As this nation celebrates the sesquicentennial of the Civil War, many local communities will commemorate the service of their men and the sacrifices of local women during this period of national strife. As a part of that remembrance, “Macomb and the Civil War” will publish news articles that appeared in the Macomb Eagle and the Macomb Daily Journal one hundred and fifty years to the week they were originally published. The two newspapers served the people of Macomb, Illinois during the era, and the articles to come will speak to life in a Midwestern community during the years of hardship and change that came with war.
The articles selected will not concentrate on the major military news items usually related when discussing the anniversary of the Civil War. Rather, these articles were selected to show daily life in Macomb and McDonough County, Illinois, during the years of conflict.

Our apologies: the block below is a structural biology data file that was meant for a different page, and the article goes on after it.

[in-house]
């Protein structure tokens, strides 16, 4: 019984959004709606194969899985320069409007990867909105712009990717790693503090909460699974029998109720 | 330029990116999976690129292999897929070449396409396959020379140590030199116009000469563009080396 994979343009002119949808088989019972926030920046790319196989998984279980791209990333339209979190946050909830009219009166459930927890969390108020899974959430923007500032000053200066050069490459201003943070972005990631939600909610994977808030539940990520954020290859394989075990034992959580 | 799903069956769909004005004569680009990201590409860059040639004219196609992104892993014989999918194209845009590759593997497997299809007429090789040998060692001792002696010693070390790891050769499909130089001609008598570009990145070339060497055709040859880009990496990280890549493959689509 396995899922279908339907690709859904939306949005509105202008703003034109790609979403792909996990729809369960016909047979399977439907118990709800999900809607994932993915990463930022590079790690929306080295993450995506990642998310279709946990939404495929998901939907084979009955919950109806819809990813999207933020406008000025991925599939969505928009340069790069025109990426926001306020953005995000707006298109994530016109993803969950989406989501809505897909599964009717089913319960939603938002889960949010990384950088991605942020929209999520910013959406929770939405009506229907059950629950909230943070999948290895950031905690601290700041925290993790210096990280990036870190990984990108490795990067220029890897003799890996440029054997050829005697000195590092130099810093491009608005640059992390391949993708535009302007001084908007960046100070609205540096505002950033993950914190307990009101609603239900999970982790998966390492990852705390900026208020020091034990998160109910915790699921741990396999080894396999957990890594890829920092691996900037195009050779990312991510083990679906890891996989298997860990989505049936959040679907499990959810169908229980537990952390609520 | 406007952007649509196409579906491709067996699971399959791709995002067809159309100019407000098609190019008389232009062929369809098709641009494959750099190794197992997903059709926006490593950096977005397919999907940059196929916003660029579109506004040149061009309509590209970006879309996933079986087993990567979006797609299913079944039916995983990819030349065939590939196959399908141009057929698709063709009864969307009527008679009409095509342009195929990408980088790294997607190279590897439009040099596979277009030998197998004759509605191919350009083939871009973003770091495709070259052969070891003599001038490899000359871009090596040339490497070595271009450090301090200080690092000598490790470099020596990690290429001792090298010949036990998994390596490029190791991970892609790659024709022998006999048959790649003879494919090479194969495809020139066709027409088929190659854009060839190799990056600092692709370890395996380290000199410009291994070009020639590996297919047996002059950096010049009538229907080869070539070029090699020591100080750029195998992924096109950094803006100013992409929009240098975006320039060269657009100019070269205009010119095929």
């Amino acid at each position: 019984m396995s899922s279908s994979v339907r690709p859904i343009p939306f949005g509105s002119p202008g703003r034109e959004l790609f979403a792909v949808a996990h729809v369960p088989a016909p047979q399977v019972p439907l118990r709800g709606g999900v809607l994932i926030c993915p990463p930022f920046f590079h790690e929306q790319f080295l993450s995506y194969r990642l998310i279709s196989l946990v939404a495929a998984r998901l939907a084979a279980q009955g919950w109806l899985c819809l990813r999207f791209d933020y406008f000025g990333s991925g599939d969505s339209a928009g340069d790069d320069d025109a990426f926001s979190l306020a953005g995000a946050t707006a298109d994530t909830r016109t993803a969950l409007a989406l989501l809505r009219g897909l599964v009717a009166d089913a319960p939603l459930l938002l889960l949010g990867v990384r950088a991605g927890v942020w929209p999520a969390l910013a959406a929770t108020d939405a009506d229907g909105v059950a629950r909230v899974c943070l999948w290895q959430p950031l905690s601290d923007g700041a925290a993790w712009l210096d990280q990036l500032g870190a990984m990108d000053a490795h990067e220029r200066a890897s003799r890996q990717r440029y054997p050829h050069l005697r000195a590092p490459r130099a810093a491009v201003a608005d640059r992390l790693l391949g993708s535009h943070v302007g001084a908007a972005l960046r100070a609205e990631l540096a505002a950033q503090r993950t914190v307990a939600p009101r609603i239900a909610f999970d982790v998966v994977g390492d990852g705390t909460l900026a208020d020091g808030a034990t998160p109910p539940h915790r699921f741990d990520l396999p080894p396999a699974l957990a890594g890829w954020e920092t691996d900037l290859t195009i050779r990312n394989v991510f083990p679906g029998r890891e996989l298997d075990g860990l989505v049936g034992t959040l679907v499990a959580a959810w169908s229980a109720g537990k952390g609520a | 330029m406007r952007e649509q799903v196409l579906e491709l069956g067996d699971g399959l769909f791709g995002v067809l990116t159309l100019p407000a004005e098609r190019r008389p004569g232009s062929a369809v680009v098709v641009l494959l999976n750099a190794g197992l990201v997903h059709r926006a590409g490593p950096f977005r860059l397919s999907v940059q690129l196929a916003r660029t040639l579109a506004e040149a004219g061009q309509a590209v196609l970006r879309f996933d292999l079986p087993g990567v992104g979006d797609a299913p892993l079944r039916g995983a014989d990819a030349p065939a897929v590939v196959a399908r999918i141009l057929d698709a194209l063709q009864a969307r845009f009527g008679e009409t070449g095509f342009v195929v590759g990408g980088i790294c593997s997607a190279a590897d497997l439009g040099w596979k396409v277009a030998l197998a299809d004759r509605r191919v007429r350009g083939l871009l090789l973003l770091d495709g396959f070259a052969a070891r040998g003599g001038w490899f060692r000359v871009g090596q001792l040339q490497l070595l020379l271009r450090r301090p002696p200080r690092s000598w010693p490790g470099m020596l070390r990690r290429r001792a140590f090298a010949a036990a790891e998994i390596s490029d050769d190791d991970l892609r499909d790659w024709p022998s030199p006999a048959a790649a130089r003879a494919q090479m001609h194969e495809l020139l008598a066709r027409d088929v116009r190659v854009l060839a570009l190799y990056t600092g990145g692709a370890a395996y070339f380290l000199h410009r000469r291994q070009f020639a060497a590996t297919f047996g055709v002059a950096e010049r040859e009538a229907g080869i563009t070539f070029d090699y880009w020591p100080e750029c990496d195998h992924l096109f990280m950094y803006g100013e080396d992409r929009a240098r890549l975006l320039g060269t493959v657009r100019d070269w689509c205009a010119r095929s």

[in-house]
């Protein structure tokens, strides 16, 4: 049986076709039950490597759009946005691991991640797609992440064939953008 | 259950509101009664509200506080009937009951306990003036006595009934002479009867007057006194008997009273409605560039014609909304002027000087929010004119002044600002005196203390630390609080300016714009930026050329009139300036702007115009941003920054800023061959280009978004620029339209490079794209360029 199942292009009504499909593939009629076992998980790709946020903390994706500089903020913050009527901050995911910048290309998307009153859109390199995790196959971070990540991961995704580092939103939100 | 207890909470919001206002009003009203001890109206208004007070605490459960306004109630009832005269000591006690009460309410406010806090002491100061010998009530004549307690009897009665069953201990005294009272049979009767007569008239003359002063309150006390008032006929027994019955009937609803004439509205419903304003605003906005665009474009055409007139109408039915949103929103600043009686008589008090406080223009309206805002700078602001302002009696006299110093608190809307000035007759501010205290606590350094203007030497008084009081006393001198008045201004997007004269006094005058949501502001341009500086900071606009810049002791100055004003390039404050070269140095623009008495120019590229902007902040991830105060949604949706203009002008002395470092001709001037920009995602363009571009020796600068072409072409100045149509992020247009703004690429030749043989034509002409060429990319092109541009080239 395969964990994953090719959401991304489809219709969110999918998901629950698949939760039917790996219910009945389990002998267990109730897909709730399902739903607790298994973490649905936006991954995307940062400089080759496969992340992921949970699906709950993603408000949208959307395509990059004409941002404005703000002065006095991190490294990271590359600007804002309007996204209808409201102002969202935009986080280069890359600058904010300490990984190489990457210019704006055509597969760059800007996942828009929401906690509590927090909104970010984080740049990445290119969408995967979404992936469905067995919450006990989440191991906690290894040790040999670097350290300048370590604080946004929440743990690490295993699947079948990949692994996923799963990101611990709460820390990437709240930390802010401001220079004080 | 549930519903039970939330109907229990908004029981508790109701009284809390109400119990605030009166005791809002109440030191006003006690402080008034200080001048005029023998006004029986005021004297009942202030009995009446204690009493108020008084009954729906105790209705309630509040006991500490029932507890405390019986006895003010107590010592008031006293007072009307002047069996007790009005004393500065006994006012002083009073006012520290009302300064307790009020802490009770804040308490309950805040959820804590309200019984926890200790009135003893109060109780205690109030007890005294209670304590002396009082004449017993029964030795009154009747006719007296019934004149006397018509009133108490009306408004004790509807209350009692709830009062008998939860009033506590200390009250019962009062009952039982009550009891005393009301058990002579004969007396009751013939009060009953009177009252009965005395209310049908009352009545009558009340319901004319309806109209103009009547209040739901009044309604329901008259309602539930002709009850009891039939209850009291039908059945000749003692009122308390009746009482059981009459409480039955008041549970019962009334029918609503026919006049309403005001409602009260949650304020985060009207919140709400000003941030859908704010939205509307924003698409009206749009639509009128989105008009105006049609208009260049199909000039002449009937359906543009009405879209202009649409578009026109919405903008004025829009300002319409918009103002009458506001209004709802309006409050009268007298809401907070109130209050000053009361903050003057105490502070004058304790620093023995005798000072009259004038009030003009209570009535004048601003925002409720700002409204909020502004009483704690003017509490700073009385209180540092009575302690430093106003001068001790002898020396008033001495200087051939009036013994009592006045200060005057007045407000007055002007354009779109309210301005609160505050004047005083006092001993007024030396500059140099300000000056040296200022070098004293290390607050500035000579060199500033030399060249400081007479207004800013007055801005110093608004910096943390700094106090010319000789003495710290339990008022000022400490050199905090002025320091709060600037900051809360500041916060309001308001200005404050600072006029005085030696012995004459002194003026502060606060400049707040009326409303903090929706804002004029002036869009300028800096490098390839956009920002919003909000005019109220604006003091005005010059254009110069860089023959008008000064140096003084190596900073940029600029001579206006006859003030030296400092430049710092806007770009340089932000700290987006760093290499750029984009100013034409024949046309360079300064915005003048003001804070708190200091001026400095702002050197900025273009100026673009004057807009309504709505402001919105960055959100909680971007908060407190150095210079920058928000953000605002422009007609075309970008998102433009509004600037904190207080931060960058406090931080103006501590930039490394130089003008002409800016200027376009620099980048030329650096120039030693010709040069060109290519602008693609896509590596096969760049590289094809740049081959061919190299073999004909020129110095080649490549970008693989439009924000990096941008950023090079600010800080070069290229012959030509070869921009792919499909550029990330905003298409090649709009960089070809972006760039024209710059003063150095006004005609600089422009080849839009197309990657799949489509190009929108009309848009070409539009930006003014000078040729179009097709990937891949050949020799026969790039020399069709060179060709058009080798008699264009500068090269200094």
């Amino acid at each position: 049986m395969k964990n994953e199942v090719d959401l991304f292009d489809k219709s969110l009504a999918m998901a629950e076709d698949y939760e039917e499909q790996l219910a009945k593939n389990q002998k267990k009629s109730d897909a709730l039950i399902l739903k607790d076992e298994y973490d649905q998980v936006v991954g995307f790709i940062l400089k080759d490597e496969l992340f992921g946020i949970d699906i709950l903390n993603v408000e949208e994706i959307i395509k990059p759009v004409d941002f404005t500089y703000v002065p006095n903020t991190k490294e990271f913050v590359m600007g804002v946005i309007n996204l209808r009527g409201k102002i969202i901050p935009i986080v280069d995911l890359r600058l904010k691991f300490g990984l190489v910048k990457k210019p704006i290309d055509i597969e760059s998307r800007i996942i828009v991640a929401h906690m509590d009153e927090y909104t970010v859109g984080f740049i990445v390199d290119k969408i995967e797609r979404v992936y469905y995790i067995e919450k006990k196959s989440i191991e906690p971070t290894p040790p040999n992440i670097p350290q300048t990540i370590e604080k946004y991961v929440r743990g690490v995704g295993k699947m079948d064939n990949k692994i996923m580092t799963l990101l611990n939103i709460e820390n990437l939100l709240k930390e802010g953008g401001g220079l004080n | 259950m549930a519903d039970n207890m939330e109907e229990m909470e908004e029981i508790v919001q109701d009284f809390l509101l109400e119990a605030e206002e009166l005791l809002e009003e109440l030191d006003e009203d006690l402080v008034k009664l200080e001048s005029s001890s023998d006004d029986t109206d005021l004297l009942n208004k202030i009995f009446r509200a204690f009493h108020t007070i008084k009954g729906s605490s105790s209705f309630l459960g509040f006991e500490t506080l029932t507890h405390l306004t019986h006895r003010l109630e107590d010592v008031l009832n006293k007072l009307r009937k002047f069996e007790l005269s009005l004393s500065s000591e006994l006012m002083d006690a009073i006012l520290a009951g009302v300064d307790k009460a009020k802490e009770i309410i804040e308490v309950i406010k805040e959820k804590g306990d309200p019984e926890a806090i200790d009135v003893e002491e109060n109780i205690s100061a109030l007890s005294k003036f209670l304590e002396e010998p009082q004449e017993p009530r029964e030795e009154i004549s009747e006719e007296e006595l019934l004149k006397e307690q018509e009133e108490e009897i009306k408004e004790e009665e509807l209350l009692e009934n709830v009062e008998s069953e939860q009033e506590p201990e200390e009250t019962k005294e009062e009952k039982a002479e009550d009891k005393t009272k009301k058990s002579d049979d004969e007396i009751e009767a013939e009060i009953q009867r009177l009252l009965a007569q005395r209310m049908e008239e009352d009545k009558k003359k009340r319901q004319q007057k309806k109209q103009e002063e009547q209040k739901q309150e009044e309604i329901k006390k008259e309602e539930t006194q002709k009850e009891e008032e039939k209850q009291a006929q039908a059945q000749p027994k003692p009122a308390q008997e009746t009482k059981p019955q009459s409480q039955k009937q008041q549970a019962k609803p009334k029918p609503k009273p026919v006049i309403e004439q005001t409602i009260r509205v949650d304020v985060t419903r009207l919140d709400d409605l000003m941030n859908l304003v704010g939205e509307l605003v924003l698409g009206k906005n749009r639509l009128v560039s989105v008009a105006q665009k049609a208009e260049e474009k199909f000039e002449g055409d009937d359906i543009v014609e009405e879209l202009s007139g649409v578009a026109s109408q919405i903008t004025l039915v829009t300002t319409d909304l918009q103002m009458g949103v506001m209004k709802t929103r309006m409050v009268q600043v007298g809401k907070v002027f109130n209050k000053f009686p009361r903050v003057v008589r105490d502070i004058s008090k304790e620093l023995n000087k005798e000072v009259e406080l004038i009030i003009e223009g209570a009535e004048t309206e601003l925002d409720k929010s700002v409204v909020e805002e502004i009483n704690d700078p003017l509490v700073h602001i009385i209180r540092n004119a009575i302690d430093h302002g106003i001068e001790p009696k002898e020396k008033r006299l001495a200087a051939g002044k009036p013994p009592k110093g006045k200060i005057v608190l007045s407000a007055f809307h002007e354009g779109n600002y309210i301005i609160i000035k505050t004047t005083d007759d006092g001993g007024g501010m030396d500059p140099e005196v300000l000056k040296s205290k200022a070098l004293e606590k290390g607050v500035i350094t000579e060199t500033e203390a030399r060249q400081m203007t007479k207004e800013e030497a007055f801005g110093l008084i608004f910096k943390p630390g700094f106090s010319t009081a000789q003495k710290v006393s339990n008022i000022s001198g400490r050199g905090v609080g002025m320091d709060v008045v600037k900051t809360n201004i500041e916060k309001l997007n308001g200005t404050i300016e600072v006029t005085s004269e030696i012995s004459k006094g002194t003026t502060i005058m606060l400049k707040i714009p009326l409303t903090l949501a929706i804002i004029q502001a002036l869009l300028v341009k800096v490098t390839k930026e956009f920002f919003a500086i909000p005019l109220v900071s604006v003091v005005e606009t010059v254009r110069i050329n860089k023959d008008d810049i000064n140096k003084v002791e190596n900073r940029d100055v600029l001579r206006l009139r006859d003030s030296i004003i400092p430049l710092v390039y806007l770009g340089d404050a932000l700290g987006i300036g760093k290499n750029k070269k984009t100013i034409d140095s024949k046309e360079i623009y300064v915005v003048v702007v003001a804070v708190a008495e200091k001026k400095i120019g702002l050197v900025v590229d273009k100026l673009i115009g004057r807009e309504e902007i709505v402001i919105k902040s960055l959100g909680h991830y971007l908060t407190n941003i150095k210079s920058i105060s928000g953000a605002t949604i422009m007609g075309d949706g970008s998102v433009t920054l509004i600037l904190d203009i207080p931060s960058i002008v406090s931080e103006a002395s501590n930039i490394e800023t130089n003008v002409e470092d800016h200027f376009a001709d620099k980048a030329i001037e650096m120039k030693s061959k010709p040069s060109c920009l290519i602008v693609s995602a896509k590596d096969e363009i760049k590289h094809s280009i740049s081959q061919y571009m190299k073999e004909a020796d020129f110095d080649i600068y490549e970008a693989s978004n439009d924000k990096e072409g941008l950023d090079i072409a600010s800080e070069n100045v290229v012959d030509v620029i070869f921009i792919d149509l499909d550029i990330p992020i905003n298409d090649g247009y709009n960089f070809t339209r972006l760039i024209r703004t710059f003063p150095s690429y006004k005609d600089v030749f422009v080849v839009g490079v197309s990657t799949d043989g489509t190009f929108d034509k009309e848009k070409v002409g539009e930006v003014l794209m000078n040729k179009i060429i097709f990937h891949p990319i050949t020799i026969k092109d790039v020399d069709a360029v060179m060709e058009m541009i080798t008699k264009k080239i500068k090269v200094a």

Why two papers in a rural community? The easy answer is politics. The Macomb Eagle served the local Democratic Party organ during the period, and the Macomb Daily Journal and the Macomb Daily Journal was the voice of the Republican Party. Due to microfilm availability, this blog will begin with articles from the Eagle starting on October 27, 1860, and the Daily Journal will become a part of the conversation with the July 12, 1861, edition.
All articles printed in this blog were originally run as a series in the McDonough Voice, the current newspaper serving Macomb and McDonough County.
Update: I have been notified that the column in the McDonough Voice will end as of the last week of September, 2012. However, the electronic home of the Macomb newspaper sesquicentennial project will continue on, delivering you new articles on a weekly basis.